The Justice Department properly withheld the names and other details about hundreds of foreigners detained in the months after the Sept. 11 attacks, a federal appeals court ruled Tuesday. The powerful decision was deferential to the Bush administration's arguments over continued threats to America from terrorists.
In a 2-1 ruling that represents a major victory for President Bush and Attorney General John Ashcroft, a panel from the U.S. Circuit Court of Appeals for the District of Columbia determined that disclosing such information could provide a roadmap of the government's Sept. 11 investigation for international terrorists.
Federal judges asked to compel such disclosures should defer to White House concerns that it might help the nation's enemies, the appeals panel said.
"America faces an enemy just as real as its former Cold War foes, with capabilities beyond the capacity of the judiciary to explore," wrote U.S. Circuit Judge David B. Sentelle. He said judges are "in an extremely poor position to second-guess the executive's judgment in this area of national security."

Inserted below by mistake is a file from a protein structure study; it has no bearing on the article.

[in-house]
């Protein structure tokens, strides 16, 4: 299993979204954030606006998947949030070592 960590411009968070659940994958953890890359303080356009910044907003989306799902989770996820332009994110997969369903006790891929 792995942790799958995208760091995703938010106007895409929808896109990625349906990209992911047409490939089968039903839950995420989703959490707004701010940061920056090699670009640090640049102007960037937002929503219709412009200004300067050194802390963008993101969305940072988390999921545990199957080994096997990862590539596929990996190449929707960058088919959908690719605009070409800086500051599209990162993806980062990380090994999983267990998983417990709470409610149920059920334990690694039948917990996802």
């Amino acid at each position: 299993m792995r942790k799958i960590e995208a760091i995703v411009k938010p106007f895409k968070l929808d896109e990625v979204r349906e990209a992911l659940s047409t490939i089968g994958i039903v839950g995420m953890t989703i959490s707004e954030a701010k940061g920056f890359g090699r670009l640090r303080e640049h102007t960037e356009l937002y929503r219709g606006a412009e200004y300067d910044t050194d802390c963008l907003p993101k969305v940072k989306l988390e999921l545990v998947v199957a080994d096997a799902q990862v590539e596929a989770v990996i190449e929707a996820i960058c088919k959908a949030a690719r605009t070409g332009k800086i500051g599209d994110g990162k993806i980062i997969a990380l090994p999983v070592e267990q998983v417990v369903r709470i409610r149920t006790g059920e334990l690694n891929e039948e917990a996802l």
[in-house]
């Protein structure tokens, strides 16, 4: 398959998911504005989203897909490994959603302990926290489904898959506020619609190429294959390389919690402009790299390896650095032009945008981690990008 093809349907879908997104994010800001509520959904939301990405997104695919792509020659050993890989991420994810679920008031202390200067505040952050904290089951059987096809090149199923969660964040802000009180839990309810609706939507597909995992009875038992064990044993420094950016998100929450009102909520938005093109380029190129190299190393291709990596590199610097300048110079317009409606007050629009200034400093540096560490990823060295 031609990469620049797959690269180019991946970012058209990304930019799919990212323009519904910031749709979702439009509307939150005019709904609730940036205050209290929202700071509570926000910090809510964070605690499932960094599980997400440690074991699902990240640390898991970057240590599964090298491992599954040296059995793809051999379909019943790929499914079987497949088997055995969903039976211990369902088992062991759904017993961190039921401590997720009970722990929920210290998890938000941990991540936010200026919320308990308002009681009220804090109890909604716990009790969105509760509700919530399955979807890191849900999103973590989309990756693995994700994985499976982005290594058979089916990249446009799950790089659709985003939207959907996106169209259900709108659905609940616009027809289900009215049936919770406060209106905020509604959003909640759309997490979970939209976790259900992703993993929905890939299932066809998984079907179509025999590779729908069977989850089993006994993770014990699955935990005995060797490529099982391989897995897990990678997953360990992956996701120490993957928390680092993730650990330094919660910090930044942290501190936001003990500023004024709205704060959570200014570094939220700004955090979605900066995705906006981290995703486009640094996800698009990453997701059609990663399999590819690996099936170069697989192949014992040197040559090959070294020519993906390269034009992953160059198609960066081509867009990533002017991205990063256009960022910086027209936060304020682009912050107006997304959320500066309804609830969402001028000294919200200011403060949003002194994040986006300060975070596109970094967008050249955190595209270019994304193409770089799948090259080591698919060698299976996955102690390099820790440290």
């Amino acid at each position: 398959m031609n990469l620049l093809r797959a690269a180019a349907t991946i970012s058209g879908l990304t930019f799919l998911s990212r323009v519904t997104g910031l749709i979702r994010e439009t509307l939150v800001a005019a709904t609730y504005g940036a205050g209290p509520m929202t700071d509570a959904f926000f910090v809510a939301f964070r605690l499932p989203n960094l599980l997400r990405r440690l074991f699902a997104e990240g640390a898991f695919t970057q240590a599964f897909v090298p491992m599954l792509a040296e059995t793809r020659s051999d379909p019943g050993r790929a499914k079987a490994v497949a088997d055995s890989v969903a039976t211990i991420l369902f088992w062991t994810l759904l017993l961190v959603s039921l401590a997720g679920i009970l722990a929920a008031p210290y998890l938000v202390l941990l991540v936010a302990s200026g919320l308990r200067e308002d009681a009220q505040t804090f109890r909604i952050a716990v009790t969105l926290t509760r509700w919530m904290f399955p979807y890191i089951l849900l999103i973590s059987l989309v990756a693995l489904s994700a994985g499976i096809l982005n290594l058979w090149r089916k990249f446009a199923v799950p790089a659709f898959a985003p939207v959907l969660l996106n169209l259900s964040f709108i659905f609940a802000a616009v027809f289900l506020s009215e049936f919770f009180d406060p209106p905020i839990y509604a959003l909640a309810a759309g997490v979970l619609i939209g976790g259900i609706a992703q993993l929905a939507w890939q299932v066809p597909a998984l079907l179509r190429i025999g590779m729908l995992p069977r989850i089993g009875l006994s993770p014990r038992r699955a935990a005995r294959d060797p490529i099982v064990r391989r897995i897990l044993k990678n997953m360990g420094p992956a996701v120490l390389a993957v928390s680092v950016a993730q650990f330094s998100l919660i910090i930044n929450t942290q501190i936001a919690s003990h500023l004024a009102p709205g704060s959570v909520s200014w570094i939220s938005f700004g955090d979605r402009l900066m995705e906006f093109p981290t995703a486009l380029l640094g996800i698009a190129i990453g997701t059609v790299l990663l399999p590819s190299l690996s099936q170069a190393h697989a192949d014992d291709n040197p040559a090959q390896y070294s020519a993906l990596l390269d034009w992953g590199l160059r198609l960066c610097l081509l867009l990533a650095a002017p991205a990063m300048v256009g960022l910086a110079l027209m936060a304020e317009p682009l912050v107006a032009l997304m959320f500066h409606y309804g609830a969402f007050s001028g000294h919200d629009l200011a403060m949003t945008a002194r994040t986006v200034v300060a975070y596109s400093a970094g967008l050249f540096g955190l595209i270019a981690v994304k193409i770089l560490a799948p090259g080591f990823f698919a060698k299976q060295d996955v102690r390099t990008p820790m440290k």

The modern age just can't wait for that musty old writ of habeas corpus.
Those with long memories may recall that the same Judge Sentelle, a Republican appointee, took a somewhat different view of second-guessing the executive when a Democrat was in the White House, and he was supervising a special prosecutor...